Meet Mohammed Shihab: The Malayali IAS officer that helped deal with Dzukou Valley forest fire

Kohima Deputy Commissioner Mohammed Ali Shihab led the two-week-long forest fire fighting operation at the Dzukou Valley forest fire, which was first reported on December 29, 2020
Meet Mohammed Shihab: The Malayali IAS officer that helped deal with Dzukou Valley forest fire
Kohima Deputy Commissioner Mohammed Ali Shihab along with the members of the forest fire fighting operation in Dzukou Valley

After a long and tiring effort by the Indian Air Force and National Disaster Response Force (NDRF), the forest fires in Dzukou Valley were brought under control on Monday. The fire was first reported during an inspection ahead of the Nagaland Governor’s visit to the area on December 29.

From inside the Indian Air Force's Mi-17 V5 helicopter used for dousing the forest fire in Dzukou Valley.
From inside the Indian Air Force's Mi-17 V5 helicopter used for dousing the forest fire in Dzukou Valley.

“The fire started on December 29 and we extinguished it on Monday,” said Mohammed Ali Shihab, Deputy Commissioner of Kohima, who led the operation. He added that on January 1, the Indian Air Force deployed four Mi-17 V5 helicopters from Haryana and West Bengal to fight the forest fire. Shihab, who is a 2011 batch IAS officer, hails from Malappuram District of Kerala.

However, the biggest challenge was getting water needed for dousing the flames. “Kohima does not have water at this time of the year since it is a dry season. The helicopters flew to Dimapur to get water which takes about an hour both ways,” Shihab said. The helicopter carried water in Bambi buckets, which has a capacity of 3,500 litres. He informed the four helicopters were continuously pouring water in one part of the valley. “The helicopters used nearly 125,000 litres. The helicopters took a total of 90 shuttles and completed nearly 100 hours of flying,” he said, adding that the IAF landed at the remote Dzukou Valley helipad for the very first time.

Shihab said that apart from the four helicopters, one C130 aircraft was used to bring in NDRF troops from West Bengal. It was difficult for the two NDRF teams to reach the fire zone due to the risky terrain and turbulent winds. “Nature threw many challenges at us during the operation. Due to the turbulent wind, it wasn’t easy even for helicopters to drop water. The water was evaporating quickly due to the rising temperature from the fire and the strong winds. If the helicopter is unable to drop water at the exact zone, it has little effect on the flames,” he said.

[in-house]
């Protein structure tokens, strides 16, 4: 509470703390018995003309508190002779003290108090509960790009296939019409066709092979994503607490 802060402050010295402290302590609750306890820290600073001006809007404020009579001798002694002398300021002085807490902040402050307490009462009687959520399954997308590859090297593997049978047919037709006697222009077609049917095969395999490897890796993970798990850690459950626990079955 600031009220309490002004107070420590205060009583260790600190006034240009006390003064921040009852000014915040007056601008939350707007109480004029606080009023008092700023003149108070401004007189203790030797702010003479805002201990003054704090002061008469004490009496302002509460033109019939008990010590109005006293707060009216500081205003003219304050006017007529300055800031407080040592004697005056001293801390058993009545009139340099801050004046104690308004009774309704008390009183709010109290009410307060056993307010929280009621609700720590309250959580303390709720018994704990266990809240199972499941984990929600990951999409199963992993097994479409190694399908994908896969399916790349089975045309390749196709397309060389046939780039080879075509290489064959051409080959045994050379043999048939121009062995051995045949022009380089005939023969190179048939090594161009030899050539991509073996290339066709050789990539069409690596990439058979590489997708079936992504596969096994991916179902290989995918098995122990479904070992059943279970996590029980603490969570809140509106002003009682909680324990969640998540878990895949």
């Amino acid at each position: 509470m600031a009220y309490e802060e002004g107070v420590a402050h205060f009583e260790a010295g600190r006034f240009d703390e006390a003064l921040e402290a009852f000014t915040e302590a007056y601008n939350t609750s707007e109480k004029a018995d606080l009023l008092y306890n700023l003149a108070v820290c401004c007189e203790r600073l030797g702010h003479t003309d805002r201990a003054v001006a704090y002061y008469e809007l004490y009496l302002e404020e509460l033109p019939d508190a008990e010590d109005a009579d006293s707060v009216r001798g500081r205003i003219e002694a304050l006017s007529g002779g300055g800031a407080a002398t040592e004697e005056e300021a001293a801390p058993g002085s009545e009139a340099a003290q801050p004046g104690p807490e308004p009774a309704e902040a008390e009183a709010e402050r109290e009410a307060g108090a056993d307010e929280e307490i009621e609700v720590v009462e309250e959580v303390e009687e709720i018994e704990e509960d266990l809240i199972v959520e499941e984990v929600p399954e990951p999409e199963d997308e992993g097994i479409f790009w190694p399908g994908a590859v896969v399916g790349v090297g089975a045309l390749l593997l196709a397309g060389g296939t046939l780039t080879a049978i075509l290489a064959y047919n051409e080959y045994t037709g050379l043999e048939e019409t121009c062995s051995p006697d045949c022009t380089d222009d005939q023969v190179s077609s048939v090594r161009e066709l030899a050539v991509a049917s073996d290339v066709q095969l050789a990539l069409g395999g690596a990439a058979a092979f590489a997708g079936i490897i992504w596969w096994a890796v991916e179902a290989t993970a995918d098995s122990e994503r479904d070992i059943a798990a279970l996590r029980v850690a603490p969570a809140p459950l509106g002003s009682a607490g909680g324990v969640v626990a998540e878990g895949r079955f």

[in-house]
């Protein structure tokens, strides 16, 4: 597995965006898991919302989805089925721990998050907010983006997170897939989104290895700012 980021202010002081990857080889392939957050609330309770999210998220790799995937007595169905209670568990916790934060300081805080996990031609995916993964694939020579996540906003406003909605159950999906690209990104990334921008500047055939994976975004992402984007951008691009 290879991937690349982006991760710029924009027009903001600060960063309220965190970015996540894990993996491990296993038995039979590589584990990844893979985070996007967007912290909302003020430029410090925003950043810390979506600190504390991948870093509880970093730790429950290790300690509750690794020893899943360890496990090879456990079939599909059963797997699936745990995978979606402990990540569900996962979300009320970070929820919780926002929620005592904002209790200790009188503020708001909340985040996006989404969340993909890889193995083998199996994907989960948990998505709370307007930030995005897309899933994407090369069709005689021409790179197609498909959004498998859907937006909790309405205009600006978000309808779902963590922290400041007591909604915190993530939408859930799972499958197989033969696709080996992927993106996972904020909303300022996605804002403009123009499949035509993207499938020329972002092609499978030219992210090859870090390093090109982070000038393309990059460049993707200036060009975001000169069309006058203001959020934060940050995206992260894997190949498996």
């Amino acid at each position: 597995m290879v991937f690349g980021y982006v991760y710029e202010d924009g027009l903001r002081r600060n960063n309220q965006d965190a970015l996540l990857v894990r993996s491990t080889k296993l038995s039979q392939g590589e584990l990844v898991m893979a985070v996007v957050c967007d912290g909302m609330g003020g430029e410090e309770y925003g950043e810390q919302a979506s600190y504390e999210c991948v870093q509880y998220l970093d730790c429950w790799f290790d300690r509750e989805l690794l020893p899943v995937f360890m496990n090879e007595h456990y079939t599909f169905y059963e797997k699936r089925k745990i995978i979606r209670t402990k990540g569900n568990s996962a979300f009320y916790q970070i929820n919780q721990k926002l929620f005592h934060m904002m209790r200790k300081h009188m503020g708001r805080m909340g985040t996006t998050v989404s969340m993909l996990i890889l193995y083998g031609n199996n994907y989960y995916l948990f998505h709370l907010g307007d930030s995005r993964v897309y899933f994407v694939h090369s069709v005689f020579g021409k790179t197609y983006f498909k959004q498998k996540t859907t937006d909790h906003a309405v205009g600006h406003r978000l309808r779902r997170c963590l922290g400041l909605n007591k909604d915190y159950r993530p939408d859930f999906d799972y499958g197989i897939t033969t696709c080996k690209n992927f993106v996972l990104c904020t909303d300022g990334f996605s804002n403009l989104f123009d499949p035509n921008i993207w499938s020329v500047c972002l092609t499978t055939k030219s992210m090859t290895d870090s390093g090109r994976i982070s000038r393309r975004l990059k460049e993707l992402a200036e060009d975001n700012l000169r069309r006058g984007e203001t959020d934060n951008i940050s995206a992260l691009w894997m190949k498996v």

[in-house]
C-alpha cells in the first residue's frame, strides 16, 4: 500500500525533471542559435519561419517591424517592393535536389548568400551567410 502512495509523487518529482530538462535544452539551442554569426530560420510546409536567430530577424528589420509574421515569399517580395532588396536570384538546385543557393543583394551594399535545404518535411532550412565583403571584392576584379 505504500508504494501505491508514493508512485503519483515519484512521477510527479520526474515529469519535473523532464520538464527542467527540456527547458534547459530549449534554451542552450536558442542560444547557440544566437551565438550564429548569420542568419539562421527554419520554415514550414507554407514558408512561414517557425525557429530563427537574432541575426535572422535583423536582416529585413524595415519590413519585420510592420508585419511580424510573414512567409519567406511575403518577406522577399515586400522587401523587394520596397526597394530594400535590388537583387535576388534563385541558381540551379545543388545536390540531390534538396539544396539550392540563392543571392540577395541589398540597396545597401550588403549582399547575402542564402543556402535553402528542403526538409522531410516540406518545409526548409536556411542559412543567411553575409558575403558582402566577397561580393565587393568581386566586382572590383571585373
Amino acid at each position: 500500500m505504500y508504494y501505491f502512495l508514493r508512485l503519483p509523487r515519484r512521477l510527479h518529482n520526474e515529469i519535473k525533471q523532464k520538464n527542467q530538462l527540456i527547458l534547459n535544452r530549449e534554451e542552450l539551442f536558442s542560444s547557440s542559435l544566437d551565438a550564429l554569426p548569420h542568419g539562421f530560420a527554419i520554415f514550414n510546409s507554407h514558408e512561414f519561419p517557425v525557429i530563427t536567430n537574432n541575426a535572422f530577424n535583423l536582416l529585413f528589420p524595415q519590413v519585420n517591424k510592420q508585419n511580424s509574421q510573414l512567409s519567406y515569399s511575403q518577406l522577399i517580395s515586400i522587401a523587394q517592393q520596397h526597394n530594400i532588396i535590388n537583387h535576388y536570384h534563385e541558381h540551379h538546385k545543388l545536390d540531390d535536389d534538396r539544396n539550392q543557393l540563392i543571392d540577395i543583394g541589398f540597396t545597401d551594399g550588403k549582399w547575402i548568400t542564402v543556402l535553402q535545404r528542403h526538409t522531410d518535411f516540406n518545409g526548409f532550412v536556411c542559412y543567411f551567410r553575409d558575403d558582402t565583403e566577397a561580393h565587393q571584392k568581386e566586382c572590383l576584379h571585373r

The NDRF teams, forest teams, police teams and community volunteers took part in a forest fire line-exercise, which takes place to prevent forest fire from spreading to other parts of the forest or in this case, the valley. Shihab said that the forest has a dense bamboo population. It took the combined efforts of the Indian Air Force, the NDRF teams, the district administration, district police officials, forest officials and the local community in making it a successful operation.

There is a dispute between Nagaland and Manipur regarding a huge section of the valley. Both states have been having border disputes for a very long time. These border disputes are affecting the Dzukou valley and Tungjoy village. In 2018, Manipur Chief Minister N Biren Singh told the State Assembly that Manipur and Nagaland would list a permanent solution to the border dispute.

Dzukou Valley is located on the states’ border. The valley is well known for its natural environment, rare and endangered species of flora and fauna. The famous Dzukou Lily is found only here along with a wide variety of rare and exotic flowers. This valley has faced forest fires regularly and the high-speed winds and inaccessible terrains make it difficult to fight forest fires.

In the past, Dzukou valley has seen many forest fires and two of them have destroyed nearly 5,000 hectares of land. India’s first major forest fire took place in Almora district of Uttarakhand between February and May of 2016. Around 1,600 forest fires were brought under control by May 2016. According to reports, the fires initially started on February 2, 2016, but went unnoticed due to the outrage of President's rule in the State. Without any immediate action, the fire spread throughout the forest. The state lost 4,538 hectares of land in the fire and seven people lost their lives. The blame for the forest fire was put on local people and timber companies.

The second major forest fire in India took place in Karnataka’s Bandipur National Park in February 2019. The fires broke out in the tiger reserve on February 21 and it destroyed 4,419 hectares of land, killing smaller mammals, reptiles and slow-moving animals died. Plenty of trees were destroyed in the forest fire. The forest officials arrested two shepherds for setting ablaze the forest fearing tiger attacks. It was the NDRF and the Indian Air Force Mi-17 V5 helicopters that helped control both forest fires.

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